As a hand model, Jenna Chong knows a thing or two about beauty products. She's modeled everything from luxury nail polishes to designer fragrances to skin care products, and she's even hand-doubled for the likes of Jennifer Aniston, Kristen Bell and Hillary Duff (!). When she's not on set, she's helping high schoolers pass the SAT and ACT through her recently founded test prep organization, Decoded Prep. Today, Jenna shares her beauty routine, including her go-to shades of nail polish and a genius tip for taking better nailfies (nail selfies).
52 Faces: Jenna Chong
When did you become interested in beauty?
When I was growing up, all the women around me would always tell me that makeup was bad for you, and that it was an unfortunate addiction that consumed hours of your day. But then, I would accompany them to the mall, and see them squeal with delight as they experimented with makeup on each other. Of course, they would never leave empty-handed. Then, they would rave wildly the rest of day about their "gift with purchase."
This was tremendously confusing! I thought to myself, "Okay, so wearing makeup is ruinous, and applying it is grueling, yet you are all giggling like a bunch of over-sugared teens? AND, it's so deplorable that you even get rewarded with a free gift for buying it?" It was this hypocrisy that sparked my interest.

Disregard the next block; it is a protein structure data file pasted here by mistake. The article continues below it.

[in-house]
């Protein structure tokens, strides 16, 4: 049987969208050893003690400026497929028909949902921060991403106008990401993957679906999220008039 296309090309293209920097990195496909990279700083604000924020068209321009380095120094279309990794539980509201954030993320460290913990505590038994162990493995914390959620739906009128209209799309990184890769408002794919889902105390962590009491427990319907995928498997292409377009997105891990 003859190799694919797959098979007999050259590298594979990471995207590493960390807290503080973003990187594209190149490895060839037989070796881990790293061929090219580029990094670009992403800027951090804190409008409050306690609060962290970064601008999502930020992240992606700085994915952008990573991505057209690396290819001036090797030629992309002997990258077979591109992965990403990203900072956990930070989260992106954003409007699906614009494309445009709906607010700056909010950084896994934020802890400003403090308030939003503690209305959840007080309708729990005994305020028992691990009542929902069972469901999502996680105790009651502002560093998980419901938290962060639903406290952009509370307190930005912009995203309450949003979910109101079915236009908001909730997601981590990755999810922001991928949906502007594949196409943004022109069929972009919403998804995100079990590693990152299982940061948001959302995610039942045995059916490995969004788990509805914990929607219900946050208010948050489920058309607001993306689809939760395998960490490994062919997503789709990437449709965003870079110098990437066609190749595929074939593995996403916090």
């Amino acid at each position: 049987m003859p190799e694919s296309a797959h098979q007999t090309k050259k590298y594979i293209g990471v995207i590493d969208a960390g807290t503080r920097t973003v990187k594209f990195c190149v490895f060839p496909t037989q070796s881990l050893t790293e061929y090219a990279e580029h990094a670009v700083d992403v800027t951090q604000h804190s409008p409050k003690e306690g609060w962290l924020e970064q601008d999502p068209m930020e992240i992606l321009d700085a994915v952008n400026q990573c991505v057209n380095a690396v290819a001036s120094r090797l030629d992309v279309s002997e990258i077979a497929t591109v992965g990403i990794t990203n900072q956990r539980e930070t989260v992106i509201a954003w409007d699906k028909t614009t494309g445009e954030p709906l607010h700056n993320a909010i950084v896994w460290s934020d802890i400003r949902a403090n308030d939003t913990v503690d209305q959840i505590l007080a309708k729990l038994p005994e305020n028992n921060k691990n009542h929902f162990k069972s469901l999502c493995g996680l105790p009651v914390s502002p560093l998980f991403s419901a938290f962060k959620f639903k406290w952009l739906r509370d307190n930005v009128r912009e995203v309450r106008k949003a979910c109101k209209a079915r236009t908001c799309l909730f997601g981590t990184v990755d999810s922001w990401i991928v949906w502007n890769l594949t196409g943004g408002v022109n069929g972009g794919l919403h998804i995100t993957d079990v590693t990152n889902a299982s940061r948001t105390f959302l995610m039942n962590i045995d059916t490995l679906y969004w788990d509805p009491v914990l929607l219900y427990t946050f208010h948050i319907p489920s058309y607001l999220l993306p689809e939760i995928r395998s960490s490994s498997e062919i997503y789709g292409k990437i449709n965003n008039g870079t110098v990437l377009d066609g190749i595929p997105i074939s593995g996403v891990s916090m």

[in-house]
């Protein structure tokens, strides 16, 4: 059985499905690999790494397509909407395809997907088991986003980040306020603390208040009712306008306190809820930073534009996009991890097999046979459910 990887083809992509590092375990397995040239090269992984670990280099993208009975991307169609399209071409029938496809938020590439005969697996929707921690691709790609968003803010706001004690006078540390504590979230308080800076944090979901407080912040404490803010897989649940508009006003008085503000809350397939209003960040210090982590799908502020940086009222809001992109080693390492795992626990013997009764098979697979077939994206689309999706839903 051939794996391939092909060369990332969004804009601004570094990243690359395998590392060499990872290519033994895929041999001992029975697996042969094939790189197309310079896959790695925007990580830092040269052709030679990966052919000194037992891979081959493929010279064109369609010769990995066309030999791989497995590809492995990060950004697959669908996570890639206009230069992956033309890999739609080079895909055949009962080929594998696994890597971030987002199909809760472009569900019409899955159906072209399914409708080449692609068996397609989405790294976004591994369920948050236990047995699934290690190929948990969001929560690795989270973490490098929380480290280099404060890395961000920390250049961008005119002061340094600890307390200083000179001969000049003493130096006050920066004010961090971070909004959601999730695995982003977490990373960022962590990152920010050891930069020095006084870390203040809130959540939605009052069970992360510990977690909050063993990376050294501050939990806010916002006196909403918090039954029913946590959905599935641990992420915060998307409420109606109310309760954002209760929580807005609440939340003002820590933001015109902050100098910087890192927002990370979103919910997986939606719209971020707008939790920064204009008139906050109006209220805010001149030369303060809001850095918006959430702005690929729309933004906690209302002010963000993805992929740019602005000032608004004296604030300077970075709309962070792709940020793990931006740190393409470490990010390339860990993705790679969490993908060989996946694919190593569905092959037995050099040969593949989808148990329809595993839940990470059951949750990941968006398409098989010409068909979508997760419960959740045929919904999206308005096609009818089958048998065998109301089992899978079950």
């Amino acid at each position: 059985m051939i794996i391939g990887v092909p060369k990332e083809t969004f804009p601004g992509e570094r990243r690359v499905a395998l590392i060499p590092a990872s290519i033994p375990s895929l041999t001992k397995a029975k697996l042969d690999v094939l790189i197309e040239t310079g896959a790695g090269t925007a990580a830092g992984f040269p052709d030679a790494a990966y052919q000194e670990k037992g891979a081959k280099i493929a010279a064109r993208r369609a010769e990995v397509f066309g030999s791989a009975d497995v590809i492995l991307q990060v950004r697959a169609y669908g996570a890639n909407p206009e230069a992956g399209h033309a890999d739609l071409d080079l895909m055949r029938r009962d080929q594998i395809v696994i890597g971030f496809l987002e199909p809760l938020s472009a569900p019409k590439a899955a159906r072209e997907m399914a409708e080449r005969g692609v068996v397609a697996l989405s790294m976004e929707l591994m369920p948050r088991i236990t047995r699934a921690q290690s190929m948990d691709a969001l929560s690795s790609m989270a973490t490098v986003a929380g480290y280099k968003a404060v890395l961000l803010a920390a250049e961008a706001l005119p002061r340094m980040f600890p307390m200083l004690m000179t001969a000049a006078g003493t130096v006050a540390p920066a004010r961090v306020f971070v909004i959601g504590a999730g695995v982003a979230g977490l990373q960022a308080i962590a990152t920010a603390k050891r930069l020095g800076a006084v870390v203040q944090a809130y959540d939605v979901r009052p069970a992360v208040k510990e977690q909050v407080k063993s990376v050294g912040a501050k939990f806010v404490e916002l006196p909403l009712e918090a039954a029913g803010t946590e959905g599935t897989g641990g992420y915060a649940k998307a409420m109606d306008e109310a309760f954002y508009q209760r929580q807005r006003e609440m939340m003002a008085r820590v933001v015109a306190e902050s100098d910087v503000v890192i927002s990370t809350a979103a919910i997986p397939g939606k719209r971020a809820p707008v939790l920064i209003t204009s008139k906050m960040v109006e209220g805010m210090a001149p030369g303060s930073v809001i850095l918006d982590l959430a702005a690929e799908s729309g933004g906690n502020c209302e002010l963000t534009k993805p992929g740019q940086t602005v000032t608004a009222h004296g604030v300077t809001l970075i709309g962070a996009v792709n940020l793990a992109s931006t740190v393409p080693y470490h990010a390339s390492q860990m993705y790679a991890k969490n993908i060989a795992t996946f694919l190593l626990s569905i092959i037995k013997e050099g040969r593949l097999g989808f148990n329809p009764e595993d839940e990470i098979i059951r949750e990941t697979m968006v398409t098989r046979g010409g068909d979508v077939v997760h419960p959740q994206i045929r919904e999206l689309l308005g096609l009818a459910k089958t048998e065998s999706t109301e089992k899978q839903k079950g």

How did you end up becoming a hand model?
Unlike most professions, hand modeling is unique in that there really isn't much precedent. It's a relatively new niche.
My aunties noticed my hands way before I ever did. Each time one would hold my hand, she would blurt, "yuen sook" (which means limber/graceful in Chinese), then the other five aunties would nod in agreement. My mom would chime in, "Too bad there is no such thing as a hand model!" This happened at around age eight, when I started joining my aunties in their weekly shopping excursions. They would hold my hand as we bounced from Nordstrom to Ann Taylor, and then to the Sanrio store (my only incentive to accompany them).
Fast-foward 15 years later, I'm in college, it's finals week, so naturally I'm watching Oprah. In one particular episode, Oprah interviews a "parts model" who earns a very comfortable living as a butt model. I was intrigued and triggered by this. Only in America, right? It definitely beat working as an on-campus tutor. Because it's finals, I'm currently hating college, and NOW doing some reevaluating. I do a quick mental inventory of my "parts" and recall what my aunties said about my hands.
I start Googling "hand models" and boy was this frustrating. Sixty percent of search results were inappropriate (for obvious reasons), 30% about the anatomical features of a mechanized hand (think robot), and the other 10% was pretty general and unhelpful. To put this in context, there were maybe three articles about hand modeling, one hand model's website, one published book, and one agency for parts. In retrospect, this was a blessing. I happened to get my foot in the door when competition was just starting to brew. What started as a whimsical idea and distraction from finals turned out to be a career.